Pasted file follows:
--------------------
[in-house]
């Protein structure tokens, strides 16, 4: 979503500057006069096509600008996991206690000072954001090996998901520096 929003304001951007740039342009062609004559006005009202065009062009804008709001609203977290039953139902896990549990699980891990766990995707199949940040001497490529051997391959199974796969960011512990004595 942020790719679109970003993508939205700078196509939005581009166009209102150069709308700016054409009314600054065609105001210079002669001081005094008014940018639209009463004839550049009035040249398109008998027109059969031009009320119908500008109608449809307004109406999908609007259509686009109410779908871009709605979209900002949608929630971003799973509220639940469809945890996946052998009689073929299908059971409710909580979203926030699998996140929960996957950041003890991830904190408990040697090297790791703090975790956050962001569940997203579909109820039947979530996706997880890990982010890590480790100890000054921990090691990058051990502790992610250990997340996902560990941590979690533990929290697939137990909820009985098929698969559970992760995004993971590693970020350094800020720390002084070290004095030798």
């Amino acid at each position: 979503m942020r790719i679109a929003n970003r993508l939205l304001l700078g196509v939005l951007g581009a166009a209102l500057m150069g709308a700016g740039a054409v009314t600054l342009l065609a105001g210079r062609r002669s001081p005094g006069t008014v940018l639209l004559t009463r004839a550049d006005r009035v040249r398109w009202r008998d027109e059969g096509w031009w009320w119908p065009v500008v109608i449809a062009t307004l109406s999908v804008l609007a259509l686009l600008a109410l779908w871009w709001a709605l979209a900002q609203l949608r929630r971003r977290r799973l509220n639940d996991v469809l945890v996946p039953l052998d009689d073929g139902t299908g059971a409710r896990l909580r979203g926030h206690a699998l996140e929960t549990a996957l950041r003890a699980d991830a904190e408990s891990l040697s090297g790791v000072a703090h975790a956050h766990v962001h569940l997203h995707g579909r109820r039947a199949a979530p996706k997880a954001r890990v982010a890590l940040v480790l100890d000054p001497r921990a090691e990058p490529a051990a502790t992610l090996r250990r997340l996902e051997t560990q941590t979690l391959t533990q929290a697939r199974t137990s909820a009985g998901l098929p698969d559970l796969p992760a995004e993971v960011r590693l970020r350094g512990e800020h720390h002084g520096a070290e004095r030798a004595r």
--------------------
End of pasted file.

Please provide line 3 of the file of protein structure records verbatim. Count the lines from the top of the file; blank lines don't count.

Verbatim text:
């Amino acid at each position: 979503m942020r790719i679109a929003n970003r993508l939205l304001l700078g196509v939005l951007g581009a166009a209102l500057m150069g709308a700016g740039a054409v009314t600054l342009l065609a105001g210079r062609r002669s001081p005094g006069t008014v940018l639209l004559t009463r004839a550049d006005r009035v040249r398109w009202r008998d027109e059969g096509w031009w009320w119908p065009v500008v109608i449809a062009t307004l109406s999908v804008l609007a259509l686009l600008a109410l779908w871009w709001a709605l979209a900002q609203l949608r929630r971003r977290r799973l509220n639940d996991v469809l945890v996946p039953l052998d009689d073929g139902t299908g059971a409710r896990l909580r979203g926030h206690a699998l996140e929960t549990a996957l950041r003890a699980d991830a904190e408990s891990l040697s090297g790791v000072a703090h975790a956050h766990v962001h569940l997203h995707g579909r109820r039947a199949a979530p996706k997880a954001r890990v982010a890590l940040v480790l100890d000054p001497r921990a090691e990058p490529a051990a502790t992610l090996r250990r997340l996902e051997t560990q941590t979690l391959t533990q929290a697939r199974t137990s909820a009985g998901l098929p698969d559970l796969p992760a995004e993971v960011r590693l970020r350094g512990e800020h720390h002084g520096a070290e004095r030798a004595r």